Russia and Iran’s nuclear dossier
Russia is not interested in Iran acquiring nuclear weapons but at the same time it is not ready to sacrifice its relations with Tehran to prevent it. It treats this issue as an instrument of leverage and assumes that Iran acquiring nuclear weapons is merely a matter of time and that these weapons will pose no threat to Russia.
Russia’s deputy foreign minister Sergey Rabkov admitted that Moscow joined the process of negotiations of the multilateral agreement regarding Iran suspending its production of enriched uranium (the so-called Joint Comprehensive Plan of Action or JPCOA, signed in 2015), when it saw that Tehran and Washington were determined to conclude this agreement and that Russia’s possible attempts to sabotage it would have damaging consequences for Moscow’s relations with both states. This is very meaningful.
At present, Moscow is positioning itself as a hard-line supporter of maintaining the so-called JPCOA agreement and a fierce critic of Washington regarding the latter’s decision to withdraw from the deal.
At present, Russia is positioning itself as a hard-line supporter of maintaining this agreement and a fierce critic of Washington regarding the latter’s decision to withdraw from the deal. Russia has also been an active participant in diplomatic actions intended to convince the remaining signatories (which, aside from Iran, include Germany, France, the United Kingdom and China) to remain in the deal. It has called on the European Union to create a mechanism to circumvent the economic sanctions the United States imposed on Iran following Washington’s withdrawal from the deal. The Russian side has not launched any specific measures regarding this issue and stated that it was waiting for the results of actions carried out by the EU (the creation of a special mechanism to enable financial transactions with Iran that would circumvent the US’s financial system and would not expose companies that do business with Iran to American sanctions).
The intensity of economic cooperation between Russia and Iran has remained relatively low, despite the stated intentions of both sides and repeated efforts made by economic ministries within the Russian government. Moscow hoped that Russian companies could benefit from the absence of competition from Western businesses kept out by Western sanctions (which Russia did not officially recognise) and build a strong position in the Iranian market, yet this turned out to be a miscalculation. In reality, despite mutual efforts and declarations, Tehran and Moscow did not manage to shield their economic relations from the impact of the Western policy of sanctions. Neither the signature, in November 2014, of a new contract for the construction of two more units at the Bushehr nuclear power plant, worth an estimated US$ 10 billion, nor the Russian pledge in November 2015 to grant Iran a loan of EUR 5 billion for the implementation of investments by Russian companies, have had much impact. As a consequence, bilateral trade, which had been worth around US$ 4 billion a year in the period between 2001–2010, shrank to a mere US$ 1.2 billion in 2015.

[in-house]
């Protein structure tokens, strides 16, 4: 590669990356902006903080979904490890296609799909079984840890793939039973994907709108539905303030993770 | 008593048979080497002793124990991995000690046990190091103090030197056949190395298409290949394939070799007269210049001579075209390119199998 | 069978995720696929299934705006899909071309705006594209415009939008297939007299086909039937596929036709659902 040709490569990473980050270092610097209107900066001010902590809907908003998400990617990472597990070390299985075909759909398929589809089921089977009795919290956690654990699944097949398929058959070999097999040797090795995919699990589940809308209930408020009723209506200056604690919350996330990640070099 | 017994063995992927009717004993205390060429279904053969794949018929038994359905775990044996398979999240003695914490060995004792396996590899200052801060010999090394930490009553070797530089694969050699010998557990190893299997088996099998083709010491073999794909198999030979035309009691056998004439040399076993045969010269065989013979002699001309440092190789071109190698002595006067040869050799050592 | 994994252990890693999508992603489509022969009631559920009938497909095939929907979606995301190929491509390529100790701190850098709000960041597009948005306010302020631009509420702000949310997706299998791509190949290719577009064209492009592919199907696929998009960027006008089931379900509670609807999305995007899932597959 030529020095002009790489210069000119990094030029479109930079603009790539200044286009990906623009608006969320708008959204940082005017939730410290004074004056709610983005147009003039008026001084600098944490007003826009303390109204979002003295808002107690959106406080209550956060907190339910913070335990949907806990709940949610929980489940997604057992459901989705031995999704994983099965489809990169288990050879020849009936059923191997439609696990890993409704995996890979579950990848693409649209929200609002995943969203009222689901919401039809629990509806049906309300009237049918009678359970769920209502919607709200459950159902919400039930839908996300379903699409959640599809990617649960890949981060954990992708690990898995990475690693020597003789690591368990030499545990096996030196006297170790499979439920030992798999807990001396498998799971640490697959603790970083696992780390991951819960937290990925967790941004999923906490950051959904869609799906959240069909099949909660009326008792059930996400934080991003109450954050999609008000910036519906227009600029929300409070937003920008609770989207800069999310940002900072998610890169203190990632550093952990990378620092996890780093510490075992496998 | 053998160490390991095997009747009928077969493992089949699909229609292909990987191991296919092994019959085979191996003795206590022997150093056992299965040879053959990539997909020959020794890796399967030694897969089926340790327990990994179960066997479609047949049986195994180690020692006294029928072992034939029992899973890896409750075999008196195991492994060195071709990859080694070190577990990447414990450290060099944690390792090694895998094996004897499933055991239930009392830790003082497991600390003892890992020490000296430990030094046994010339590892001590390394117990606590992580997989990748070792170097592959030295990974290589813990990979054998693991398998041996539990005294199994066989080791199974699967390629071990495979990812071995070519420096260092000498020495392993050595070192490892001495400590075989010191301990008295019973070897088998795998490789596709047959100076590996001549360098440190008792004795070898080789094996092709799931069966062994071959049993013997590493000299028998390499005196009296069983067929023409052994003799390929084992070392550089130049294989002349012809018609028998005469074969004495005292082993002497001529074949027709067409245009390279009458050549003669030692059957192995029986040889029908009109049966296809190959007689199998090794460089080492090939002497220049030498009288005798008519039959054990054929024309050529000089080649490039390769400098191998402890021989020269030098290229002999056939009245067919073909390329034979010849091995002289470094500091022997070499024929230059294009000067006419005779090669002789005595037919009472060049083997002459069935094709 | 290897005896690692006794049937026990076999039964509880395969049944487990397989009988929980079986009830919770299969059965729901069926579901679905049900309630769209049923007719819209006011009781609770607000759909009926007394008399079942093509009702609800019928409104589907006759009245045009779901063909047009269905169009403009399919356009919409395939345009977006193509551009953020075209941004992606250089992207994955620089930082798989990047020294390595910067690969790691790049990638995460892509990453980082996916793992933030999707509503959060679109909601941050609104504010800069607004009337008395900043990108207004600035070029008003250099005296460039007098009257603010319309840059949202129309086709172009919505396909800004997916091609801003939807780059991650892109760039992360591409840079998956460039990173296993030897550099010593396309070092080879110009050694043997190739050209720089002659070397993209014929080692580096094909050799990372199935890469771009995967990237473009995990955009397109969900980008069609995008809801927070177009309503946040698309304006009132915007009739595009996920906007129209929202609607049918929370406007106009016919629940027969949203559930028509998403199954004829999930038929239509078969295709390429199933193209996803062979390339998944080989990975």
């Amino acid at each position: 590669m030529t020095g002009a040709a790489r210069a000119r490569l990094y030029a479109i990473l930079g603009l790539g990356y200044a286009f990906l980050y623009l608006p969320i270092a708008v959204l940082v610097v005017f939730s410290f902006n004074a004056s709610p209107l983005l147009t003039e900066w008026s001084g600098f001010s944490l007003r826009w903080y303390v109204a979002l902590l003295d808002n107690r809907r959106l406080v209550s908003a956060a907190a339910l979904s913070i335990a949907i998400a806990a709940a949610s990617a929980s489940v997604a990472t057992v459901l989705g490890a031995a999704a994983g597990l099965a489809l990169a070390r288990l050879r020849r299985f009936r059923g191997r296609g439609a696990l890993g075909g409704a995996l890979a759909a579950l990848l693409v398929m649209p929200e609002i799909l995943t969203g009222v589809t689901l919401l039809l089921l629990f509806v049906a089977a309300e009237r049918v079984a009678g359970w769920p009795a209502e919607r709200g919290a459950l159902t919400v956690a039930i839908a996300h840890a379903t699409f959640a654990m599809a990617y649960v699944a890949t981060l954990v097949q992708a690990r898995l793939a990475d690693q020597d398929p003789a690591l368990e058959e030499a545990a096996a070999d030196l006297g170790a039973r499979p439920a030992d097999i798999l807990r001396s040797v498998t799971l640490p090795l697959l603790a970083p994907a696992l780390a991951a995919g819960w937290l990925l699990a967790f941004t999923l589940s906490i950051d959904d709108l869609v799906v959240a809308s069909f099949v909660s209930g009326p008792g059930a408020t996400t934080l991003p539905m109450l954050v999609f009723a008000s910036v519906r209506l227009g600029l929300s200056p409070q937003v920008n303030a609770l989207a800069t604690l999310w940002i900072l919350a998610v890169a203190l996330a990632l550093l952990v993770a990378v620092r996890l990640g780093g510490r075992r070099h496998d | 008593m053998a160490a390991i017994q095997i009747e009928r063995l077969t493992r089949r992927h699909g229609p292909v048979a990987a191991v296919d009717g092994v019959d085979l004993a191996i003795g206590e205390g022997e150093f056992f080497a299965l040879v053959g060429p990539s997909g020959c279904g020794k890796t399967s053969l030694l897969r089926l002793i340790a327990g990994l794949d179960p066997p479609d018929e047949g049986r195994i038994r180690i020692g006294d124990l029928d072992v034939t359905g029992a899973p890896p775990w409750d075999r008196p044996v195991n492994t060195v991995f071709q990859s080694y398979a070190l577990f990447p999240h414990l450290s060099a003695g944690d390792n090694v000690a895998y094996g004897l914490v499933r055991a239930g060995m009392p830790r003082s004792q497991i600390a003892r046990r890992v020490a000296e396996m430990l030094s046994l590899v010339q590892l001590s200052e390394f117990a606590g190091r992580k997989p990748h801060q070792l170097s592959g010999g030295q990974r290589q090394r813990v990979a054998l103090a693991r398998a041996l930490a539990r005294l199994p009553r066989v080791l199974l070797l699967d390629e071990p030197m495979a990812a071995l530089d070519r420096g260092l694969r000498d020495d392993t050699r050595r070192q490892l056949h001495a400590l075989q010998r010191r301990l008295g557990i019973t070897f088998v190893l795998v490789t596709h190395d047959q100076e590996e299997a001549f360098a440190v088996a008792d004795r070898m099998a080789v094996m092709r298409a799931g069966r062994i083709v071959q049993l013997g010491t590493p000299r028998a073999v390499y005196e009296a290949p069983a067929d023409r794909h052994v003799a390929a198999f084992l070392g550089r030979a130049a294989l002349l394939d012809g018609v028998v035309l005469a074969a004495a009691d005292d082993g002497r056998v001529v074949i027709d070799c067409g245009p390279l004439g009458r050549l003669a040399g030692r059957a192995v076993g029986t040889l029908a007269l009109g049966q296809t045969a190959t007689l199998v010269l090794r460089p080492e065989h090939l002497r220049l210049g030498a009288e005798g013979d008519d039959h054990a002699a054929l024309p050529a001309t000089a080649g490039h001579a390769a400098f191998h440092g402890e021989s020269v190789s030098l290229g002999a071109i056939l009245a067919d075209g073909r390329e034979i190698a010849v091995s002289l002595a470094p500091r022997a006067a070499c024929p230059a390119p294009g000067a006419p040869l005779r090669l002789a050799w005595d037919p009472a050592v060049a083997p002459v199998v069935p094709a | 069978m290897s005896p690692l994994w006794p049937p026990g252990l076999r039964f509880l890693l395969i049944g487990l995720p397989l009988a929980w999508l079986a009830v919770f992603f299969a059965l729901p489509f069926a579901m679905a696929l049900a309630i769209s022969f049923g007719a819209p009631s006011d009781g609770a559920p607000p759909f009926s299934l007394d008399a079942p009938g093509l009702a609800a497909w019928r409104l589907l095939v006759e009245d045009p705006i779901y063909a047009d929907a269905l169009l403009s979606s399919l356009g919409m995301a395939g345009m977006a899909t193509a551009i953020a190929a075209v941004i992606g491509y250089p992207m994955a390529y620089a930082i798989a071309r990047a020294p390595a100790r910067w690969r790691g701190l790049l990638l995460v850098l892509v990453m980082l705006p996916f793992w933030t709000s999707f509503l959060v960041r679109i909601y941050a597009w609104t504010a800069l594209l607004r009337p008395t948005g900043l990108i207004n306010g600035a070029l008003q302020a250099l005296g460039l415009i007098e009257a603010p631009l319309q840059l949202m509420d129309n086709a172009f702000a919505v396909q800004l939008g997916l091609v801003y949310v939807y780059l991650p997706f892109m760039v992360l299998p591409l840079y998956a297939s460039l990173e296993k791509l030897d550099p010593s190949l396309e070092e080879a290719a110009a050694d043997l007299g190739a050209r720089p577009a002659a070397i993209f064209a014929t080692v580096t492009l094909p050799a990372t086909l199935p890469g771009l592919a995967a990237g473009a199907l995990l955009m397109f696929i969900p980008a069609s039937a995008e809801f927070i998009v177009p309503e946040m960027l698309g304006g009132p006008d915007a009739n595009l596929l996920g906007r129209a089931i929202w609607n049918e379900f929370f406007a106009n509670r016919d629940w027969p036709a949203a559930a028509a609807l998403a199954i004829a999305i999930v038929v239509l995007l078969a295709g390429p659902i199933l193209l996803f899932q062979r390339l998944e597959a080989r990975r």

It was only after the Western sanctions were lifted in the aftermath of the entry into force, in January 2016, of the international plan to freeze the Iranian nuclear programme that Russia and Iran were able to deepen mutual economic cooperation. Moscow and Tehran then signed a number of deals, including on the mutual protection of investments, the avoidance of double taxation and the facilitation of customs and visa procedures (visas were abolished for organised tourist groups). In July 2016, Russia allocated EUR 2.2 billion (out of the 5 billion loan promised in 2015) for the construction of a heat and power plant by an affiliate of the Russian state-owned Rostec and the electrification of Iran’s railways by Russian Railways.
The intensity of economic cooperation between Russia and Iran has remained relatively low, despite the stated intentions of both sides.
Those efforts bore fruit in the form of a rapid increase in the volume of total trade, which grew by 85% in 2016 (it was particularly significant in the context of the overall shrinkage in Russia’s trade in that period). However, in 2017, total trade, and especially Russian exports to Iran, plummeted again and, as a consequence, the volume of trade fell by more than 20% (including Russian exports, which fell by more than 30%). Figures for the first ten months of 2018 indicate that the volume of trade remained low, as the sustained decline in Russian exports could not be compensated by a significant increase in Iranian exports of over 40% (since this increase started from a very low level). As a consequence, in 2013 trade with Iran accounted for 0.5% of Russia’s total foreign trade, whereas in 2018 the figure was a mere 0.2%.